20th case of meningococcal disease in SA – 51 year old woman

A 51 year old woman from metropolitan Adelaide is in hospital with meningococcal disease as the number of disease victims hits a six-year high.

These include Mark Taylor, 53, of Greenwith who died from the B strain of the disease earlier this month after being rushed to Lyell McEwin Hospital.

The woman is the 20th case reported in South Australia so far this year compared with 13 at the same time last year.

It is the highest number at this time of the year in six years — there were 14 cases at the same time in 2012 and fewer at the same time in intervening years.

The woman is in a stable condition being treated for the B strain of the disease.

SA Health has located people who have had recent contact with the woman and two of them are receiving antibiotics as a precaution.

Health information about the disease has also been given to people who have had contact with the woman.

SA Health authorities say winter and spring are higher risk times for the disease, but stress that the disease is only spread by close or lengthy contact so there is no increased public health risk.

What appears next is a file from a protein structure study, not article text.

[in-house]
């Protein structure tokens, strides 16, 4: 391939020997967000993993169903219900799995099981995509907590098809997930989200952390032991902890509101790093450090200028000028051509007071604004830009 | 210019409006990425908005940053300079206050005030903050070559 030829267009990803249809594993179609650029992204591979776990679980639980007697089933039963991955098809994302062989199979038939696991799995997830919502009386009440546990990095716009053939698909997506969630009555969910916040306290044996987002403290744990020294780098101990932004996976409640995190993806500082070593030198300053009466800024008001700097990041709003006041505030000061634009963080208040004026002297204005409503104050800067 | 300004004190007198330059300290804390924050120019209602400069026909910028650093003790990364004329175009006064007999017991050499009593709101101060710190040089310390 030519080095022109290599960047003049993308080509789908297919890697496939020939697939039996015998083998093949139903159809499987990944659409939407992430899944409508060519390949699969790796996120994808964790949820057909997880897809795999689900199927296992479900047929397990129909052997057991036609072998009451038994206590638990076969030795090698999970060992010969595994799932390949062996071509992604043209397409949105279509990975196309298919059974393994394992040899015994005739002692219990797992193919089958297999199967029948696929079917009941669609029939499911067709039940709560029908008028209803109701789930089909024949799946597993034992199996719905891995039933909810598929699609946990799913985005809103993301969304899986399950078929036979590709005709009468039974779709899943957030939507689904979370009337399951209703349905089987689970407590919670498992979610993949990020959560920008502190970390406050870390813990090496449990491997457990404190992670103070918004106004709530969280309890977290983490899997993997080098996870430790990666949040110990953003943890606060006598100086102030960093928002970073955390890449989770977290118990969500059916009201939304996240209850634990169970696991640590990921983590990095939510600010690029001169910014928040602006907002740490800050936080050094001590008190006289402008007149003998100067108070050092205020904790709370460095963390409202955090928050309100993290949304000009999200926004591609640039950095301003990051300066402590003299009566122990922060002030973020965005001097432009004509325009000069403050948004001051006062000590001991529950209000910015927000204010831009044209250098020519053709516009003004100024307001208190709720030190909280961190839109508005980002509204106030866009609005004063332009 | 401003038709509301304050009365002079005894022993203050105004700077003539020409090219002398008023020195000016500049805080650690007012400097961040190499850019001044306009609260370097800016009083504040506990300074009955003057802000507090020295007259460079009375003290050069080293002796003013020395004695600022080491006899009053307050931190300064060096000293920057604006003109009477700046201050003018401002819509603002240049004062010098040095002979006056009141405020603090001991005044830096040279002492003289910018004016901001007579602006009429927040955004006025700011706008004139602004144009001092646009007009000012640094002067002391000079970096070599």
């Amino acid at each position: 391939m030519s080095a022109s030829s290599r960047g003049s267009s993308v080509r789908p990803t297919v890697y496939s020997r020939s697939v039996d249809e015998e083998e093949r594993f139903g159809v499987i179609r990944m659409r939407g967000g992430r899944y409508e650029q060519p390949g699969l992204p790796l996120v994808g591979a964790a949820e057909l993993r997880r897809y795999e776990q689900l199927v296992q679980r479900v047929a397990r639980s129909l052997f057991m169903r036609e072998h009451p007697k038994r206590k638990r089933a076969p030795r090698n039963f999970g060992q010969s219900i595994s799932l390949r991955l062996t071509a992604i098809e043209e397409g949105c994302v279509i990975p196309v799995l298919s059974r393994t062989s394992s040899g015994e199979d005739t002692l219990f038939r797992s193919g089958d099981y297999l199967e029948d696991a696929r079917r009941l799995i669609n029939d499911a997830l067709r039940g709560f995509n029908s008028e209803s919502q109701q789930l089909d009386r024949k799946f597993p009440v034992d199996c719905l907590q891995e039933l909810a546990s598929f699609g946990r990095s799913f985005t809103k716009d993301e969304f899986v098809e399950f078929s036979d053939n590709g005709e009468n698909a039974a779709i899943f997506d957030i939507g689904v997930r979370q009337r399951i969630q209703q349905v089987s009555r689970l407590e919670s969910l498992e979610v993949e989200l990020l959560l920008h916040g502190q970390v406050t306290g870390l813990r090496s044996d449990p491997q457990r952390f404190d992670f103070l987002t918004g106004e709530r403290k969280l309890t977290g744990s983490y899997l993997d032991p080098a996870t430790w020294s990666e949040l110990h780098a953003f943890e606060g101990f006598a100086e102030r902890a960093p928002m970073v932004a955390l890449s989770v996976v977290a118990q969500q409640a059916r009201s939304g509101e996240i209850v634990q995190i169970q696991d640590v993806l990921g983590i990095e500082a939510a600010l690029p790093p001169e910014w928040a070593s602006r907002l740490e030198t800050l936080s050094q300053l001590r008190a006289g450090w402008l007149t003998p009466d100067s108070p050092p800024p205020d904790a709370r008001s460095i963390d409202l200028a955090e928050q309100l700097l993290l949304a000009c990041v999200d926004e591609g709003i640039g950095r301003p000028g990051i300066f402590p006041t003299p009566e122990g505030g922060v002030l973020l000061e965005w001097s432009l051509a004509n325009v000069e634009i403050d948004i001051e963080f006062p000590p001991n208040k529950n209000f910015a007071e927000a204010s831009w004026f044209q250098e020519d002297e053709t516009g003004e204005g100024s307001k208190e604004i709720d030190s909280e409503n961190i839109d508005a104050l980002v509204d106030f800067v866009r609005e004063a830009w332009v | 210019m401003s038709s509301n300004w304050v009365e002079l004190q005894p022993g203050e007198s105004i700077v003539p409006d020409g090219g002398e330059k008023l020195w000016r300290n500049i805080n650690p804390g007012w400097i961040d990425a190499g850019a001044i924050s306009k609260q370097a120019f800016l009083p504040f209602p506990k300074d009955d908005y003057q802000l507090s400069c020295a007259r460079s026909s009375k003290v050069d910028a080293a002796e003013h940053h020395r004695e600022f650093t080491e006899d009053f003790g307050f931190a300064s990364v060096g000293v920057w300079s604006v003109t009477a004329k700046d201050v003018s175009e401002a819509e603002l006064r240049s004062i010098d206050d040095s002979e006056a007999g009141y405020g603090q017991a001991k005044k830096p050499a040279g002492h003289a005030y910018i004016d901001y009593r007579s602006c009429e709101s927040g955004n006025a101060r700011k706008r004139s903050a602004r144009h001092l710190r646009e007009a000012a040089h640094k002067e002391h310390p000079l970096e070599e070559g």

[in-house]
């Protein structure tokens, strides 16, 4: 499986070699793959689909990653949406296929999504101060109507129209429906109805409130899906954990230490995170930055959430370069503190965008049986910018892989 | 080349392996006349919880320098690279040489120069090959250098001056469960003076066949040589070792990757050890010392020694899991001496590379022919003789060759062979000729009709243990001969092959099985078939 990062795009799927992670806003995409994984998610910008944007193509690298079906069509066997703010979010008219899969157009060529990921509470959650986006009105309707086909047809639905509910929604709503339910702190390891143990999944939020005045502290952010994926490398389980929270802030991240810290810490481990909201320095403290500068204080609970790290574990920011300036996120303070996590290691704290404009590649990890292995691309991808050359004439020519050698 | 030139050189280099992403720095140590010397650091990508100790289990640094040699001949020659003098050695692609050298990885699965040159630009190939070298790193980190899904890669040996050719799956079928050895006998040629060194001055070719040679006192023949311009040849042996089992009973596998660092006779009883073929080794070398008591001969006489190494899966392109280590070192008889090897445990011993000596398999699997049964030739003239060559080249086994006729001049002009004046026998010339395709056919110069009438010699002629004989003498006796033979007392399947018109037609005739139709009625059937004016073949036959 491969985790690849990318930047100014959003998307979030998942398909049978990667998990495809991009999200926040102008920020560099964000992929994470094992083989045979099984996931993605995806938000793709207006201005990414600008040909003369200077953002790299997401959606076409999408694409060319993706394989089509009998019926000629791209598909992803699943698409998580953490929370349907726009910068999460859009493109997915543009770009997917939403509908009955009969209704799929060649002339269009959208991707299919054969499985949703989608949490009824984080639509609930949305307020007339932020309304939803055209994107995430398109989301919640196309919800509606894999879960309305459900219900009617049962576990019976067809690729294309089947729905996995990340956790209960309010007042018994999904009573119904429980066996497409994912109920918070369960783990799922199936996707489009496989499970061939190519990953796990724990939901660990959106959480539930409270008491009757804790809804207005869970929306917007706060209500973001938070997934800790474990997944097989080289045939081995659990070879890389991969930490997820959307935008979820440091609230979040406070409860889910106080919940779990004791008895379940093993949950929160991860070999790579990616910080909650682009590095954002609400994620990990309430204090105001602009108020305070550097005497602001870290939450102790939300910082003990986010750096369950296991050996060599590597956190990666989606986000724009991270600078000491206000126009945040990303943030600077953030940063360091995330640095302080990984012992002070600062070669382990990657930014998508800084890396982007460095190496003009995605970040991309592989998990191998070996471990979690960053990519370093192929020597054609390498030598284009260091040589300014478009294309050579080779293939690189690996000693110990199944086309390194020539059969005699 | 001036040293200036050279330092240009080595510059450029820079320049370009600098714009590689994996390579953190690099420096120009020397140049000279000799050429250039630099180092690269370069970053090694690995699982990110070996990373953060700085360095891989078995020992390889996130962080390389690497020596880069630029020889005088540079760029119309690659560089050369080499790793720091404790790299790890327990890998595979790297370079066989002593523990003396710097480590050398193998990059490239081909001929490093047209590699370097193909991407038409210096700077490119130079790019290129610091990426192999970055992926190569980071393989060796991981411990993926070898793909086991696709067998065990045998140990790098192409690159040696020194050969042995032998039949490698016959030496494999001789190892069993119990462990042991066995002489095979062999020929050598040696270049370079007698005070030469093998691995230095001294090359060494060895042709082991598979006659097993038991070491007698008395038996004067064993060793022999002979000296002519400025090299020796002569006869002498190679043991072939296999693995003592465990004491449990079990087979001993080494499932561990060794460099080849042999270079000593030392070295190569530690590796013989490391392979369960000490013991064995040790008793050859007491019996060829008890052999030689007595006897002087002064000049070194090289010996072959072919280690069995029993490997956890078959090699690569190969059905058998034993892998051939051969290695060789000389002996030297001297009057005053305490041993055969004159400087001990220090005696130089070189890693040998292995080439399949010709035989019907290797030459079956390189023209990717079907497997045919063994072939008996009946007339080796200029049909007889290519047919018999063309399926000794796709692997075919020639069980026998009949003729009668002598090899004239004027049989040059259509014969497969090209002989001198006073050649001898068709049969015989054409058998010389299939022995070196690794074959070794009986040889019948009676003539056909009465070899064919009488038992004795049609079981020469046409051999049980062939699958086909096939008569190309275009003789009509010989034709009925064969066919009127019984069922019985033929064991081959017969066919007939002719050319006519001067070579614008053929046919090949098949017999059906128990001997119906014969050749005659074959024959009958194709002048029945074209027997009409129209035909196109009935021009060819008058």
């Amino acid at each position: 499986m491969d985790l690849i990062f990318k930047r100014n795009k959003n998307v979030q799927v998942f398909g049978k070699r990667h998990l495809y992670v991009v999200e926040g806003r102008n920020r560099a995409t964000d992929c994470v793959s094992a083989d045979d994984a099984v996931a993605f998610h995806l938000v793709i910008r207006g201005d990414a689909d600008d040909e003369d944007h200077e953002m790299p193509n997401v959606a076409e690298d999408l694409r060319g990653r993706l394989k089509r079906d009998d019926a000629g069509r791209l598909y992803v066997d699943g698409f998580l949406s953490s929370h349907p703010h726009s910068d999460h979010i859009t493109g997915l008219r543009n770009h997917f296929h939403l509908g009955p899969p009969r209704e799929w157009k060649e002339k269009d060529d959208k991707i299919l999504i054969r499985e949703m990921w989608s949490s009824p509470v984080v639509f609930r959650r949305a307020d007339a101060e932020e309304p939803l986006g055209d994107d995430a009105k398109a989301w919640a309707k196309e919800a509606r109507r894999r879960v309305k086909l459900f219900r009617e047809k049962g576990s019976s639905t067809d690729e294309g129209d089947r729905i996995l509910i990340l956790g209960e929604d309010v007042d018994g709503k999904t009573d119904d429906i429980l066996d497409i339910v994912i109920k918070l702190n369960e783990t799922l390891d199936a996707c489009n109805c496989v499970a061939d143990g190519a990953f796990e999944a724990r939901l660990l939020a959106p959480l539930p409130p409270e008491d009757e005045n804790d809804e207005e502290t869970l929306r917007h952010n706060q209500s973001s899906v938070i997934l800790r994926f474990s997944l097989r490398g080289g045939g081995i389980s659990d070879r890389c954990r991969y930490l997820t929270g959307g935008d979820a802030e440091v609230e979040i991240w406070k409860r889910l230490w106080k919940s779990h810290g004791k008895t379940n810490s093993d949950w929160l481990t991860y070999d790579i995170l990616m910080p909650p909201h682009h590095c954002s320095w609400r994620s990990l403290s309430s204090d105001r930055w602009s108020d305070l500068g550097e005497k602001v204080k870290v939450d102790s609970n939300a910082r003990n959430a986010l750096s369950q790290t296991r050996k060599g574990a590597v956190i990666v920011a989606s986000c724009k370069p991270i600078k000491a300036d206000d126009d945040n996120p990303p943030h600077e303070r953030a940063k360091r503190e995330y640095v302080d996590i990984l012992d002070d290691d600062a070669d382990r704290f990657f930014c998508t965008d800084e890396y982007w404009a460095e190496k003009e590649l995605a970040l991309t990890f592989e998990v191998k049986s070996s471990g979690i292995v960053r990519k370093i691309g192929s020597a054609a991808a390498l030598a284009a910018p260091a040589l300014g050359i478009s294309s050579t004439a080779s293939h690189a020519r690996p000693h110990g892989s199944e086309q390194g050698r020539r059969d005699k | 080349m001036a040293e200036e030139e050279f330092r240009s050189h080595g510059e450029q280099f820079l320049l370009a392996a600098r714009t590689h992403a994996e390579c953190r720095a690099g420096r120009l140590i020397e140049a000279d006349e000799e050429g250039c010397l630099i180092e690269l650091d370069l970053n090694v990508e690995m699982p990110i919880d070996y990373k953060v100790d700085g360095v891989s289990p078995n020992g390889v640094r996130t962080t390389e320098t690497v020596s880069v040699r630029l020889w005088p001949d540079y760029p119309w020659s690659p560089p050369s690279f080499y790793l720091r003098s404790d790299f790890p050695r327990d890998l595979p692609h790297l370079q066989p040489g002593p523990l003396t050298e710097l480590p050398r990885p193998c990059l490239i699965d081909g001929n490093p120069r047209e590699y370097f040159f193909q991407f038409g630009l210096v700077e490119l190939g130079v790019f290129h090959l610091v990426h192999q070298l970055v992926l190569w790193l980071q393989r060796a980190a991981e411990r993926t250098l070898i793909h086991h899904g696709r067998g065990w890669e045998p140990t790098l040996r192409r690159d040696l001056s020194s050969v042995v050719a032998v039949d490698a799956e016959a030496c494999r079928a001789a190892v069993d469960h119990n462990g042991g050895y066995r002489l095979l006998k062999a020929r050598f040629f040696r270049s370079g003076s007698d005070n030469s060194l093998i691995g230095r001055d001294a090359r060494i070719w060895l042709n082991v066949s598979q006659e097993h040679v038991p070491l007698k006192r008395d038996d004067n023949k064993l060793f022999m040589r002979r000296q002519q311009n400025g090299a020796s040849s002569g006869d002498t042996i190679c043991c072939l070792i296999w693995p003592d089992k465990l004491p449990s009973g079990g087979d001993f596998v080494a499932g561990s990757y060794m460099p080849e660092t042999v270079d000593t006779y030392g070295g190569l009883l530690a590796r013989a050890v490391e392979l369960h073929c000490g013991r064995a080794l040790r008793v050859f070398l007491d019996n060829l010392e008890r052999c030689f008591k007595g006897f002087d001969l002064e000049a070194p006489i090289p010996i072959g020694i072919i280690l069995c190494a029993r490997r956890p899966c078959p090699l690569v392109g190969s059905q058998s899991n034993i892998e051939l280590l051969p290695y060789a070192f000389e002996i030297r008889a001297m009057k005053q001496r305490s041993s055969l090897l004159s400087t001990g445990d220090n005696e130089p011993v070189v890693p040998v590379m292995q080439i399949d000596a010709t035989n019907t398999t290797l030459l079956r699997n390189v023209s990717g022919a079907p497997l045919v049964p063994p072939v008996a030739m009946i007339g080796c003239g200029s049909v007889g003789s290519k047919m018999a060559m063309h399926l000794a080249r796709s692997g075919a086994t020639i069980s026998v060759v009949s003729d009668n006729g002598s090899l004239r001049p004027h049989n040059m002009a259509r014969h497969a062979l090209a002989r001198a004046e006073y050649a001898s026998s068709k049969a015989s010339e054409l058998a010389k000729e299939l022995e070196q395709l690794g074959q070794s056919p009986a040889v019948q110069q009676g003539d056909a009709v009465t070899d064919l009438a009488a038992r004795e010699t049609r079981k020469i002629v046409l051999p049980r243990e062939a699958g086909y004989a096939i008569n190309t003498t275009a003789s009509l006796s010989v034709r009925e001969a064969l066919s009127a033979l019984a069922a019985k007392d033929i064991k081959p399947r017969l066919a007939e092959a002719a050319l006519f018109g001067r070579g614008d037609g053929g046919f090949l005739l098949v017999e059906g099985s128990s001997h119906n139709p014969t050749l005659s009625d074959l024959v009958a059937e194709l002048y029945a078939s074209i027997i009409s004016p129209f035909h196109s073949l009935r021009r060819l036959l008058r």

Of the 20 cases reported in SA so far this year, 13 have been the B strain, five the W strain and two the Y strain.

What to look for … the rash associated with meningococcal disease.
Signs of the disease include high fever and a rash which starts as small pinprick like dots, as well as vomiting, leg pain, headache, stiff neck and sensitivity to light.

Mr Taylor’s family has called for the vaccine for the B strain to be subsidised, after the father of six and grandfather of three succumbed to an aggressive attack of the bacterial infection.

Globally there are 13 strains of meningococcal disease, in Australia the most common strains are B and C, and while there are vaccines available for five strains including B, only the vaccine for the C strain is free and is given to babies at 12 months.

Up to one in 10 patients with invasive meningococcal disease in Australia dies. Of those who survive, one in 30 has severe skin scarring or loss of limbs, and one in 30 has severe brain damage.

SOURCE: The Advertiser

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